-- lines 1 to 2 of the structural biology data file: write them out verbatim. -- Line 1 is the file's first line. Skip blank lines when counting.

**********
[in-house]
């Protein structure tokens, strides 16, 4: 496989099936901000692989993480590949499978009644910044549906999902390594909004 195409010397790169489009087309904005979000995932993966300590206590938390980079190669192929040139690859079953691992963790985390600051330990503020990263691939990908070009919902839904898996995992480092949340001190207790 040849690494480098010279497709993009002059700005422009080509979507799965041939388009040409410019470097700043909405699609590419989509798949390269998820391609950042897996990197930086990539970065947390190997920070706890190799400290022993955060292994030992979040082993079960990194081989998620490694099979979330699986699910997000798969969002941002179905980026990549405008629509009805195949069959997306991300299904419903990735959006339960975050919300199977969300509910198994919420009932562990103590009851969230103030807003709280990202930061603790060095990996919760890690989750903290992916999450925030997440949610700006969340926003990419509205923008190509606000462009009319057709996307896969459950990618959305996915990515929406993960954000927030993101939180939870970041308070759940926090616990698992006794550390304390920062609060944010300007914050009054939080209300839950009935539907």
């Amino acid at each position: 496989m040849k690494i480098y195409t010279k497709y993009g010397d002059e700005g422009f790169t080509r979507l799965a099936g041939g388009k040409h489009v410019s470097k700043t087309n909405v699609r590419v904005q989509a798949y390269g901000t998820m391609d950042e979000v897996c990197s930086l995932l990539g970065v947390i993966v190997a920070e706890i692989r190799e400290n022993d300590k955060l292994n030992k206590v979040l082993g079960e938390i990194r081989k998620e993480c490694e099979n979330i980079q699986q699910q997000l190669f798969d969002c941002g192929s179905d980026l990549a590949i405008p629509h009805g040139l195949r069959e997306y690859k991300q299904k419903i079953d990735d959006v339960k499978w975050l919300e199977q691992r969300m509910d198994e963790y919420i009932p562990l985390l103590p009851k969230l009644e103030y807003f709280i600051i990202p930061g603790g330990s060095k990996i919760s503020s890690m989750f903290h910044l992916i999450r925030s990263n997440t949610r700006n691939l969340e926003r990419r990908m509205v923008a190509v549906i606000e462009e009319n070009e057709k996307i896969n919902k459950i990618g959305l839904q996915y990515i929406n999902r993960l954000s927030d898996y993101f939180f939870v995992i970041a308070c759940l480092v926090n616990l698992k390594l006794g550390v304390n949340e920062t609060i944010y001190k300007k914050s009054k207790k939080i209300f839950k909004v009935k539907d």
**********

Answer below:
[in-house]
């Protein structure tokens, strides 16, 4: 496989099936901000692989993480590949499978009644910044549906999902390594909004 195409010397790169489009087309904005979000995932993966300590206590938390980079190669192929040139690859079953691992963790985390600051330990503020990263691939990908070009919902839904898996995992480092949340001190207790 040849690494480098010279497709993009002059700005422009080509979507799965041939388009040409410019470097700043909405699609590419989509798949390269998820391609950042897996990197930086990539970065947390190997920070706890190799400290022993955060292994030992979040082993079960990194081989998620490694099979979330699986699910997000798969969002941002179905980026990549405008629509009805195949069959997306991300299904419903990735959006339960975050919300199977969300509910198994919420009932562990103590009851969230103030807003709280990202930061603790060095990996919760890690989750903290992916999450925030997440949610700006969340926003990419509205923008190509606000462009009319057709996307896969459950990618959305996915990515929406993960954000927030993101939180939870970041308070759940926090616990698992006794550390304390920062609060944010300007914050009054939080209300839950009935539907």